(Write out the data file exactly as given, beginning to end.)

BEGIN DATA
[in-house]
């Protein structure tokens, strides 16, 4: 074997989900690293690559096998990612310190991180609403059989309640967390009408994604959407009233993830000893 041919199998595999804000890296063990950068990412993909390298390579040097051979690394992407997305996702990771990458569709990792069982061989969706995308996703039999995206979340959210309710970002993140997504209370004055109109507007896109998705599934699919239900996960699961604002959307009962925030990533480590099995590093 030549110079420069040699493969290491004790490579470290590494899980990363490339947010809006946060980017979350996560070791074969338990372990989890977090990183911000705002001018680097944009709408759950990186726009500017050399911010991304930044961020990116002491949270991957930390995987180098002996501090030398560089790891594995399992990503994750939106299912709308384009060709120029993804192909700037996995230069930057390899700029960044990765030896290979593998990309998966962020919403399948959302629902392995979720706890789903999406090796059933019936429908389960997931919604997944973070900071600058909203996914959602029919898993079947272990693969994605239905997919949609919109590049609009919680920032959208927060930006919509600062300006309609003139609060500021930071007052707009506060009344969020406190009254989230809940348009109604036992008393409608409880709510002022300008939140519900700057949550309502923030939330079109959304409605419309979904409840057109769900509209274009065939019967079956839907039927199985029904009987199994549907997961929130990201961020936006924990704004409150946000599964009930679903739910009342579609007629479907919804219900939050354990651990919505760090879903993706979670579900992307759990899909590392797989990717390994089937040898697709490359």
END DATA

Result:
[in-house]
């Protein structure tokens, strides 16, 4: 074997989900690293690559096998990612310190991180609403059989309640967390009408994604959407009233993830000893 041919199998595999804000890296063990950068990412993909390298390579040097051979690394992407997305996702990771990458569709990792069982061989969706995308996703039999995206979340959210309710970002993140997504209370004055109109507007896109998705599934699919239900996960699961604002959307009962925030990533480590099995590093 030549110079420069040699493969290491004790490579470290590494899980990363490339947010809006946060980017979350996560070791074969338990372990989890977090990183911000705002001018680097944009709408759950990186726009500017050399911010991304930044961020990116002491949270991957930390995987180098002996501090030398560089790891594995399992990503994750939106299912709308384009060709120029993804192909700037996995230069930057390899700029960044990765030896290979593998990309998966962020919403399948959302629902392995979720706890789903999406090796059933019936429908389960997931919604997944973070900071600058909203996914959602029919898993079947272990693969994605239905997919949609919109590049609009919680920032959208927060930006919509600062300006309609003139609060500021930071007052707009506060009344969020406190009254989230809940348009109604036992008393409608409880709510002022300008939140519900700057949550309502923030939330079109959304409605419309979904409840057109769900509209274009065939019967079956839907039927199985029904009987199994549907997961929130990201961020936006924990704004409150946000599964009930679903739910009342579609007629479907919804219900939050354990651990919505760090879903993706979670579900992307759990899909590392797989990717390994089937040898697709490359």